Before jumping back in I looked around. Once again, I don’t remember seeing any boats, buoys, or swimmers… I just remember how fast the water was moving and the howl of the wind. It was surreal. I jumped back in and was ready to finish this beast off. I was getting cold and was ready to be done. I made my way to the boat ramp and saw my family. “Where did that come from?!?” I yelled. I looked at my watch as I jogged through transition. 1:45. Wow.
T1 was relatively uneventful, despite the changing tent looking like a war room. I waved to my family, hopped on my bike and was off. The stretch from Sand Hollow to the main road was slow, and I cursed at Mother Nature for treating us this way. So disrespectful
. My friend and Triple Threat team member Jackie Muterspaugh
yelled out at me as I made the first turn, and I hoped the winds would die down. The next 10 miles or so were really fun. My plan was to ride conservatively, implementing the JRA “just ride along” strategy for the first 50 miles or so. I chatted with other competitors, and we all enjoyed a reprieve from the wind as we came through town. The right turn onto the old highway was a turn for the worse, however, as we were once again exposed to the elements. The next 25 miles or so were incredibly tough. Battling hills + wind + trying to ride conservatively = barely moving. A guy went by and exclaimed “that was literally the slowest 40 miles of my life.” As I rode passed the Gunlock reservoir I noticed big waves and white caps on it as well. Somewhere around this time I overheard some guys talking about the mile 66 bike cut-off. I hadn’t even considered that I’d be up against a cut-off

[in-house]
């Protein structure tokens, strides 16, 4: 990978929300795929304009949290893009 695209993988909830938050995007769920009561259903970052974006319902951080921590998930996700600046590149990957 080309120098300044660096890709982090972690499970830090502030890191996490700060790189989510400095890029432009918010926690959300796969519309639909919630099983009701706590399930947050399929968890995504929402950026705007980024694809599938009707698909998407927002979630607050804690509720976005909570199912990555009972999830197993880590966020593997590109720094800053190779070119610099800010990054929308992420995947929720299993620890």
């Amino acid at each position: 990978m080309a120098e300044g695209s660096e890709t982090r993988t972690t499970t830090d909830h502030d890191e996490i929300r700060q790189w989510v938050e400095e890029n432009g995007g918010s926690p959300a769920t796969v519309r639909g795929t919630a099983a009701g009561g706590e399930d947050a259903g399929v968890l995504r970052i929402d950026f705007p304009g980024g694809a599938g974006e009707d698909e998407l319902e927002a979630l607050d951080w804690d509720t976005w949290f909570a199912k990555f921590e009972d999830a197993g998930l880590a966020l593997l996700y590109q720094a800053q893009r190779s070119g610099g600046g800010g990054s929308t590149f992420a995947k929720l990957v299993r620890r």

, and didn’t pay much attention to the details from the Ironman dinner or in the race guide. That said, I thought I remembered it being around 1:00, and after doing some math in my head I had a few minutes of panic. This is not how this day was supposed to go
. I decided that I simply wouldn’t stop if they tried to make me. I might miss some silly intermediate cut-off, but I knew I could finish in time, whether or not I was an official finisher. We made the almost 180 degree turn at the base of “The Wall,” and now could finally enjoy a tailwind. This infamous, long, nasty climb felt amazingly easy with the wind at our backs. Nervous now about the cut-off, I hammered down highway 18, touching 50 mph on the descents.